All this will drive change in consumer purchasing behaviours, promote the growth of the de-manufacturing industry, and help to reduce de-manufacturing costs.

People Power

One of the most impressive things about the green revolution of the past 10-20 years is the rapid rate at which the general public has become educated on environmental issues. People are now more aware than ever about the effect their waste has on the environment and innovative new technologies are offering solutions to key environmental challenges.

However, recent documentaries, such as the BBC's Blue Planet II, have demonstrated just how far we still have to go when it comes to recycling. Many people now no longer trust curbside collection and are feeling paralysed about what else they can do.

The simple answer is to let the public take a more active part in the recycling process. Instead of confusedly separating items and hoping for the best, consumers should be empowered to guarantee 100% correct segregation of different plastics, for example, and ensure they are delivered to manufacturers in a pure form, ready for closed-loop recycling.

In fact, by delivering high-purity materials back to manufacturers, consumers could benefit directly from the high value of these materials. Government schemes encouraging the purchase of recycled materials will assist further.

This is where technological innovations, like ReCircle, will play a major role. ReCircle is an appliance for home or business that will use a sensor to identify and guarantee the correct separation of different plastic, glass, metal, etc. The appliance will then wash and grind the materials for separate storage in the base. The high-purity materials are then picked up and the consumer reimbursed for the weight of recycled materials.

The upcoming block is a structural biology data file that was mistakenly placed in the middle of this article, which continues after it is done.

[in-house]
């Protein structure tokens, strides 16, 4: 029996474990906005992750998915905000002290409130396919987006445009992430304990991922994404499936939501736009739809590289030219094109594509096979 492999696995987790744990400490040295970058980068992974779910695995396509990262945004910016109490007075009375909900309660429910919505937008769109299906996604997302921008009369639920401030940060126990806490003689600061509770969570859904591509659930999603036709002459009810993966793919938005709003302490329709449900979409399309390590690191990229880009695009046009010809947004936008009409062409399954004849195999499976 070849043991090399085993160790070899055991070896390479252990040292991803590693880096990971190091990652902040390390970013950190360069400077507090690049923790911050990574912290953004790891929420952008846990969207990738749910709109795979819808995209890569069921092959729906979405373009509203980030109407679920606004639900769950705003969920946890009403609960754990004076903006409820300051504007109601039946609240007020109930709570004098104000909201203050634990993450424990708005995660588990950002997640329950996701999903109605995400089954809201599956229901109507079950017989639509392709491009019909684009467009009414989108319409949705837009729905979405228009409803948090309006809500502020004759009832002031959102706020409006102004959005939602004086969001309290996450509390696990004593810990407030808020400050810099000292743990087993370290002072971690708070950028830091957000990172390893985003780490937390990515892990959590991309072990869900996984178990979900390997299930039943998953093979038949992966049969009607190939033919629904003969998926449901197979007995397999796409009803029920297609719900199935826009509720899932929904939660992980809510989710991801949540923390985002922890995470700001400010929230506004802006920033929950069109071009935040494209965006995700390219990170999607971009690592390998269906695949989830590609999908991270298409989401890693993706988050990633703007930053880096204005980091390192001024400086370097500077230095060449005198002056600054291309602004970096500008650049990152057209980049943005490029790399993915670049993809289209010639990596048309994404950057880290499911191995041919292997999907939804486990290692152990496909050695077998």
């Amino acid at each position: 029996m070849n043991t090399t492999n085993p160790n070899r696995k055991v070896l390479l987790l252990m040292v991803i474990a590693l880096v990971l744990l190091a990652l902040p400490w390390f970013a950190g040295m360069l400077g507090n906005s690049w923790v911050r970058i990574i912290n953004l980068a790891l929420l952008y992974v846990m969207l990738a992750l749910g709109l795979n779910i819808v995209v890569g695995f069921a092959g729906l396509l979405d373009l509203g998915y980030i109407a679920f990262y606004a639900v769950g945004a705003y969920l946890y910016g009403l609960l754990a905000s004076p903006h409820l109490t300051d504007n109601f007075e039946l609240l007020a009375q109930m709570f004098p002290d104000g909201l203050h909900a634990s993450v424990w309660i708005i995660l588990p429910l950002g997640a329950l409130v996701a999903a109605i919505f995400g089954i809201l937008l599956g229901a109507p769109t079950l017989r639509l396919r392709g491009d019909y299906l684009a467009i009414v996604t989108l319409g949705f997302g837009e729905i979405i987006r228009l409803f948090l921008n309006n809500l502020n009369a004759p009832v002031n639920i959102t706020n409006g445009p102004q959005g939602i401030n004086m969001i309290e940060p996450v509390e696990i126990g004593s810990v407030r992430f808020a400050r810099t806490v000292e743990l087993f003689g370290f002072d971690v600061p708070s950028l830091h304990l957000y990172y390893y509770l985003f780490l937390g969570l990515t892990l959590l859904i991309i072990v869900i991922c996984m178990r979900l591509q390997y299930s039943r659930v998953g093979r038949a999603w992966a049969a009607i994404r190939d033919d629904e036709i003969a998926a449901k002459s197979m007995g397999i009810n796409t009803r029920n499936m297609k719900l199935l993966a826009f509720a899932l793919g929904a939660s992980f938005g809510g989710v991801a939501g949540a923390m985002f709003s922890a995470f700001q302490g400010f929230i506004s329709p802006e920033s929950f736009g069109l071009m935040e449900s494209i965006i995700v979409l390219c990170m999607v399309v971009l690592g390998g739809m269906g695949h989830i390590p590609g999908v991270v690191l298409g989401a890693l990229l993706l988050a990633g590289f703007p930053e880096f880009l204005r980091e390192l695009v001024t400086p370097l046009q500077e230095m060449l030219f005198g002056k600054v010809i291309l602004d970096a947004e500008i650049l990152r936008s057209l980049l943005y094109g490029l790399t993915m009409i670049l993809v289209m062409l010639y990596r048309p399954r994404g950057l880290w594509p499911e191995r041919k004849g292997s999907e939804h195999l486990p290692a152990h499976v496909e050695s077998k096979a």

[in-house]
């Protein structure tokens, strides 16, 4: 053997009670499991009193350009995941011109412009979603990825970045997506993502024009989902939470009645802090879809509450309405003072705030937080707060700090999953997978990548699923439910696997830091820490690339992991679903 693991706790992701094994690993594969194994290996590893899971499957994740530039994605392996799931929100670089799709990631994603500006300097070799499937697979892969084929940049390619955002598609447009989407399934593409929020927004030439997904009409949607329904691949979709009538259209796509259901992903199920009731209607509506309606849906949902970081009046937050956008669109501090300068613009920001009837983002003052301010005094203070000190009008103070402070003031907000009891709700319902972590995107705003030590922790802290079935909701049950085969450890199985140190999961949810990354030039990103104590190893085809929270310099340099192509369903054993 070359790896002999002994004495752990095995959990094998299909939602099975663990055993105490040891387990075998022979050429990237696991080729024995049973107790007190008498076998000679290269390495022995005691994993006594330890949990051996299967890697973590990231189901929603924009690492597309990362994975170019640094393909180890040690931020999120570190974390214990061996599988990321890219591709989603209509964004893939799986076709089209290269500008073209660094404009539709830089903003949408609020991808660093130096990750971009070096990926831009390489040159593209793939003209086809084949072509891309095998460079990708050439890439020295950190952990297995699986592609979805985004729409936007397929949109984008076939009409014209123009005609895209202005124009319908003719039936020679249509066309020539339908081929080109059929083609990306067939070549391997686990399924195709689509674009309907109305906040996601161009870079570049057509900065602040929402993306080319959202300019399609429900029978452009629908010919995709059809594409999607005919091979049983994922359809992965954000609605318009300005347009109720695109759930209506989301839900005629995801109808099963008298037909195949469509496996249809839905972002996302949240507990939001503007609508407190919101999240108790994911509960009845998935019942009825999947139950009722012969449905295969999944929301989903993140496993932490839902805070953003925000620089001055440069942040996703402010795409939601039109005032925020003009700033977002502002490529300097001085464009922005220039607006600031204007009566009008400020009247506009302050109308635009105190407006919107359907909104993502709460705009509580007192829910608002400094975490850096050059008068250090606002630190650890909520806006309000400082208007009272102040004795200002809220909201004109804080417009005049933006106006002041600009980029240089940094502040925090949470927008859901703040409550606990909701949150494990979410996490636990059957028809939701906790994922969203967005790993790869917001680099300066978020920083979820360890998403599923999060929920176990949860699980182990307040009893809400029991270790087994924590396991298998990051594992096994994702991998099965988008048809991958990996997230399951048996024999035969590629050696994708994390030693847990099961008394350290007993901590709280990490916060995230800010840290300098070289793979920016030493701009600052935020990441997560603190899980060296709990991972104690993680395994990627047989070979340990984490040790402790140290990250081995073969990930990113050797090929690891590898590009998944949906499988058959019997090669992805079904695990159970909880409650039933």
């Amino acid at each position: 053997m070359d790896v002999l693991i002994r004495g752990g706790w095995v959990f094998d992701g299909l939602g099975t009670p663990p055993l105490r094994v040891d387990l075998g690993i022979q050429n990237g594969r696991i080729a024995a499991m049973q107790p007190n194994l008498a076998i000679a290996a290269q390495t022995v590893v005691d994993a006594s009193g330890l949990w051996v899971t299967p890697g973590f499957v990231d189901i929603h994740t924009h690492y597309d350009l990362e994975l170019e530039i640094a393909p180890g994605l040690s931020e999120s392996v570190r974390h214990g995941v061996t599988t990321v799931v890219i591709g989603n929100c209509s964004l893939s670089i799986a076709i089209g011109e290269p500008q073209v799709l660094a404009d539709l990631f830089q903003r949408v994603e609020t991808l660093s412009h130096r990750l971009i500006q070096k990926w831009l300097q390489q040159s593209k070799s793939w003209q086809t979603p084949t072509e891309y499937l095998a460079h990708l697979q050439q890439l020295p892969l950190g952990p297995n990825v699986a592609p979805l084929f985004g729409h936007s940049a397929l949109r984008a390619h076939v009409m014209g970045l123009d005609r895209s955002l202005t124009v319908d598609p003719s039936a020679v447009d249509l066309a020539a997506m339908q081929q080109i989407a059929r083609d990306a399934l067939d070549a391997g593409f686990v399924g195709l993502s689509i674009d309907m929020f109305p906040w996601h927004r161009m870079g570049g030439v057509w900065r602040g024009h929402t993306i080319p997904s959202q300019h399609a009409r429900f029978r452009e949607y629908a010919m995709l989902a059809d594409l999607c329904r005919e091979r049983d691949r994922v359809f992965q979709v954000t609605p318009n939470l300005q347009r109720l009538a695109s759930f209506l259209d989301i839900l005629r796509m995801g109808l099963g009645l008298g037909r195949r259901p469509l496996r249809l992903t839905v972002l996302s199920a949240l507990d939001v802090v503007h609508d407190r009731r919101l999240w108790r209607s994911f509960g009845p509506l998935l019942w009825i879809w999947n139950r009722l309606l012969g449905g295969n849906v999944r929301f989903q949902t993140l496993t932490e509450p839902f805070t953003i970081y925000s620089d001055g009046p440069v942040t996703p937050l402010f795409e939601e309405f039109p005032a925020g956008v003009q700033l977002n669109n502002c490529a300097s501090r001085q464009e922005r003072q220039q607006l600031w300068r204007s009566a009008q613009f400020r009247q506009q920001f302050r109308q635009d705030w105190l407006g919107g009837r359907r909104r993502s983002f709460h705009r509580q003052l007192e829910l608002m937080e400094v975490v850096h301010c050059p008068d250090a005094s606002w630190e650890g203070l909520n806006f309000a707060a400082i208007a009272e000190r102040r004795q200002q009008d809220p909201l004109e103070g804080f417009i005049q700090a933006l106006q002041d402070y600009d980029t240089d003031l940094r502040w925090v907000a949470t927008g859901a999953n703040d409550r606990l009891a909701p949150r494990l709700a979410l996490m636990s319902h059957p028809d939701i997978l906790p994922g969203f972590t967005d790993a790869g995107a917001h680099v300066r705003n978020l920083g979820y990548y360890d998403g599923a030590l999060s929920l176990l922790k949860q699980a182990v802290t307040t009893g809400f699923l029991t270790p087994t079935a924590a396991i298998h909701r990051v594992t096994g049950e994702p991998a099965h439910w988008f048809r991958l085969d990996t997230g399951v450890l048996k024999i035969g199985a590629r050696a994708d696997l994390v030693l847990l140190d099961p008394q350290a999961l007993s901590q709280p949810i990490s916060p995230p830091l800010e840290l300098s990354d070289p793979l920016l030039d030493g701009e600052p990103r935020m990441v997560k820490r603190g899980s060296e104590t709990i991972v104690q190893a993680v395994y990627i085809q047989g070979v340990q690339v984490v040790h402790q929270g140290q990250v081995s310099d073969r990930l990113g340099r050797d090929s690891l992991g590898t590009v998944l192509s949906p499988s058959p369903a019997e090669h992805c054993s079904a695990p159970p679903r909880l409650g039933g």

In 20 years, every individual, business, hospital, factory, building site, bar and restaurant, education institute, airport and any other venue in the world will take responsibility for the separation and cleaning of their recyclable material. On an individual level, required purity then becomes easily achievable, allowing the industry to benefit from valuable, high-purity closed-loop recyclable materials.

Innovations in Tech

A number of existing technologies will be re-engineered to help both industrial and consumer recyclers. We predict that these technologies will focus on improving the ease and affordability of high-purity recycling.

The first and arguably most important innovation will be a further and continuing reduction in the cost and size of material sensors. Currently, sensors are relatively expensive because they can sense multiple substances. Exception sensors, detecting one substance only, will be smaller and when mass-produced much cheaper.

Next, we need to reduce the size of the grinding, granulating and compacting equipment. Smaller equipment means more compact appliances allowing consumers to process their recycling in their own home or business.

With closed-loop recycling at home, the current efficient home delivery and pick-up services will be adapted to include bespoke equipment that will individually empty and weight each of the separately stored recycled products. On-demand home pick-up services improved due to technology and logistic systems developed by companies like Uber and Amazon will delivered lower costs and therefore greater value to closed-loop recycled products.

The changes described here means that we will see a strong contribution from recycling in the future.